Recently I was unexpectedly struck by the heroic courage and commitment of one woman, and the difference she has made speaking out in support of other women, at home and around the world.  The title of this post is something Hillary Clinton said in Beijing in 1995.  Imagine that courage!

I invite you to take a moment to take in Meryl Streep‘s introduction of Hillary Clinton at the 2012 Women in the World Conference.   You can read it here, or listen to it here.

I think you will find that simply following the links in the paragraph above will be deeply touching. Much of the time I am concerned about what’s wrong in the world, and how to fix it.  These links take us to people and places and events that are deeply right, wholy inspiring, and very heartening — I was moved to tears, and felt like celebrating.

Meryl Streep was unaware of the hidden life of Hillary Clinton, and Streep shared her surprise and admiration in her introduction, mentioning “the shadow diplomacy unheralded, uncelebrated — careful, constant work on behalf of women and girls that she has always conducted alongside everything else a First Lady, a Senator, and now Secretary of State is obliged to do.”  The details certainly surprised me, as I expect they will you. Not that Clinton is perfect, or that I agree with all she does or stands for.  That’s not the point.

Here are a couple of examples of what women said about their contact with Hillary — feel the passion, the challenges, the gratitude:

“I met her and my life changed.”  

“I’m alive because she went on our local TV and talked about my work, and now they’re afraid to kill me.”  

“I’m alive because she came to my country and she talked to our leaders, because I heard her speak, because I read about her.”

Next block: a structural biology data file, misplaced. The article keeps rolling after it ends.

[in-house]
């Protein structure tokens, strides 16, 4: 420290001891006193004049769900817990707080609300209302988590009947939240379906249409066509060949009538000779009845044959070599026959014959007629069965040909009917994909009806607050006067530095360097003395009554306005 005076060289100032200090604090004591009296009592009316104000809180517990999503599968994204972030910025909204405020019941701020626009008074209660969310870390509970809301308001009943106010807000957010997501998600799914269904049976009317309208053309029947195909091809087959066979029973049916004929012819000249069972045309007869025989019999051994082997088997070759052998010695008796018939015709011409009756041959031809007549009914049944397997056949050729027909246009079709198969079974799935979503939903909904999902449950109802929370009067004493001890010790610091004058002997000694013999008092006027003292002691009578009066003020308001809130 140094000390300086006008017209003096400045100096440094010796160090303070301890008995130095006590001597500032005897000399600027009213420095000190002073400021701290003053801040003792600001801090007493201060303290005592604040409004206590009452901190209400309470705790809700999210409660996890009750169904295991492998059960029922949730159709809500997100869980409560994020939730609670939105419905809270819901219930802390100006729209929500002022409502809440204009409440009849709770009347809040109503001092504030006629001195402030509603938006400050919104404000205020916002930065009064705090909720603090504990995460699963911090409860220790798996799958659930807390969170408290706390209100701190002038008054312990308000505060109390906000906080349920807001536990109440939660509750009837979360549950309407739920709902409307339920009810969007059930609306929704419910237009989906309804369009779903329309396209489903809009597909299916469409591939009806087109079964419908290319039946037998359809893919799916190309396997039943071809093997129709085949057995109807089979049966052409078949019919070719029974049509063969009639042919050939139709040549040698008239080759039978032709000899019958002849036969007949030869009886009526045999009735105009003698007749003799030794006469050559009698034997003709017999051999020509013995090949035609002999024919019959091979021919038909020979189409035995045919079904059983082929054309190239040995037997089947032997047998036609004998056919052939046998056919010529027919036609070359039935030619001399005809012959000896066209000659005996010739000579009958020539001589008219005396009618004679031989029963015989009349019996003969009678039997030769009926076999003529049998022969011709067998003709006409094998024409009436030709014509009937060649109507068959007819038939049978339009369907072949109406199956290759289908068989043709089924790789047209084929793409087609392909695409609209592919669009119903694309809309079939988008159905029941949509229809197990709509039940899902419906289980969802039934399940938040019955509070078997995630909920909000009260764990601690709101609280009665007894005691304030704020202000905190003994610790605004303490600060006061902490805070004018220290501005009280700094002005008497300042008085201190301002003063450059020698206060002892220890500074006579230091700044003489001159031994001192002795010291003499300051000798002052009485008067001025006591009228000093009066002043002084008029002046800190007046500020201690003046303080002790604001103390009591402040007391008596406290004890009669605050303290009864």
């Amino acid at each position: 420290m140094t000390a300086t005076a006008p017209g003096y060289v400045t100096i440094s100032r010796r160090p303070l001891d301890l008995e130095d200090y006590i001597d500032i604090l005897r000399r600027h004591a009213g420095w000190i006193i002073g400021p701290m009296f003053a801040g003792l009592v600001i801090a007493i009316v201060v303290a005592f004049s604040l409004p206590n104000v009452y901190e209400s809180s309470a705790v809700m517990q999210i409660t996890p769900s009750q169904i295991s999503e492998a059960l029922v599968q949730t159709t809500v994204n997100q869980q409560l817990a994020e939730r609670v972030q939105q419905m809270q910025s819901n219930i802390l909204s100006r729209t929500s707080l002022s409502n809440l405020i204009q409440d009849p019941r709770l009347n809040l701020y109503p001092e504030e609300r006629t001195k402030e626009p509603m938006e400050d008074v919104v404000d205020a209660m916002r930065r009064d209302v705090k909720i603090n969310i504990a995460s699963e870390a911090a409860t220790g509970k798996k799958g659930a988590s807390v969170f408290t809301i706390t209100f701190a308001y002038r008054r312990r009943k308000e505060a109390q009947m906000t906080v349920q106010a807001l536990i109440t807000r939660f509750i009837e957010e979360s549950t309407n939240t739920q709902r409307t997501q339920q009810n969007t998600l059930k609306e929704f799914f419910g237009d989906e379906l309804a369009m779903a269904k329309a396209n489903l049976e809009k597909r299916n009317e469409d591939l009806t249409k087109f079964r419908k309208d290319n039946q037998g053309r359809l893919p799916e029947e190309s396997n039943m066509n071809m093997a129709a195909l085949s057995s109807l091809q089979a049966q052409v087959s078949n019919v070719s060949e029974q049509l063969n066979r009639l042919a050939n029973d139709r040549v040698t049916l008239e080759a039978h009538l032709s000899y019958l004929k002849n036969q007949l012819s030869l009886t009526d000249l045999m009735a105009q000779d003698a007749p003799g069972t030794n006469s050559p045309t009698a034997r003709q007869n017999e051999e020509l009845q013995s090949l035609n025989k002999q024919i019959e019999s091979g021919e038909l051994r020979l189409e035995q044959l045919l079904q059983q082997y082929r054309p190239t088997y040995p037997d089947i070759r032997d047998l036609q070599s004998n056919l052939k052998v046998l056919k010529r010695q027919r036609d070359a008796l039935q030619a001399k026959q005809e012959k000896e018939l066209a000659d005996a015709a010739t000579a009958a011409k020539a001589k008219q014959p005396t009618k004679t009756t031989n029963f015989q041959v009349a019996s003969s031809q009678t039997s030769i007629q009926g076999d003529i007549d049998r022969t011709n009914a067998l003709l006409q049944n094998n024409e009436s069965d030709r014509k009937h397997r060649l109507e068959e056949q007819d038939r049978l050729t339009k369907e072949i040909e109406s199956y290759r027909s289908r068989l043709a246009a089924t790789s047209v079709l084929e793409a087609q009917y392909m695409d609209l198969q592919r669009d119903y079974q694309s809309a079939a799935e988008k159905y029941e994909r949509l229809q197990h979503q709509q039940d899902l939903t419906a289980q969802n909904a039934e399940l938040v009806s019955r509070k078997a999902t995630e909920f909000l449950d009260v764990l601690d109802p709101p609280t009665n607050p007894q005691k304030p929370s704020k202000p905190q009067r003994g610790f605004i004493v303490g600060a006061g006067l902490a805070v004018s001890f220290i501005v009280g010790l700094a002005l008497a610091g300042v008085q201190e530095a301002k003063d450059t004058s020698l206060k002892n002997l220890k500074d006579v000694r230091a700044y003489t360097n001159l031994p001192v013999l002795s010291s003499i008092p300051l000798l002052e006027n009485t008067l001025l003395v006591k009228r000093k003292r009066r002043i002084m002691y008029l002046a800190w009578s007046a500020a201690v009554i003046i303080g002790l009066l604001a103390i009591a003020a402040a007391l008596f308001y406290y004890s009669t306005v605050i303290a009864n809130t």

It reminded me that we should never, ever, judge a book by its cover — we never know the whole story about someone’s life.  I would never have guessed the glorious shadow side of Hillary.

In an earlier post , Life is a Splendid Torch, I mentioned Girl Rising, a film about the importance of educating women, and the phenomenal differences this single act can make — in families, communities, cultures, the world.  We want to acknowledge the huge effect that educated and empowered women can have in building the kind of society we need — creative, gentler, more sustainable and community oriented.  This story invites me to continue and expand my efforts to move toward gender equity and respect for women, in a variety of ways, at home and around the world.

How many other transformative shadow saints are among us and we don’t even suspect!  It makes me curious, grateful, and way less inclined to judgment.  Blessed be!

What are some of the ways you can think of and implement to be part of this movement?  I’d be pleased to hear your comments.

Jill Schroder is the author of BECOMING: Journeying Toward Authenticity.  BECOMING is an invitation for self-reflection, and to mine our memorable moments for insights, meaning, and growth.  Check the website for a sample chapter, or see the reviews to get a flavor for the volume.  Follow me on Twitter, let’s be friends on Facebook :-)


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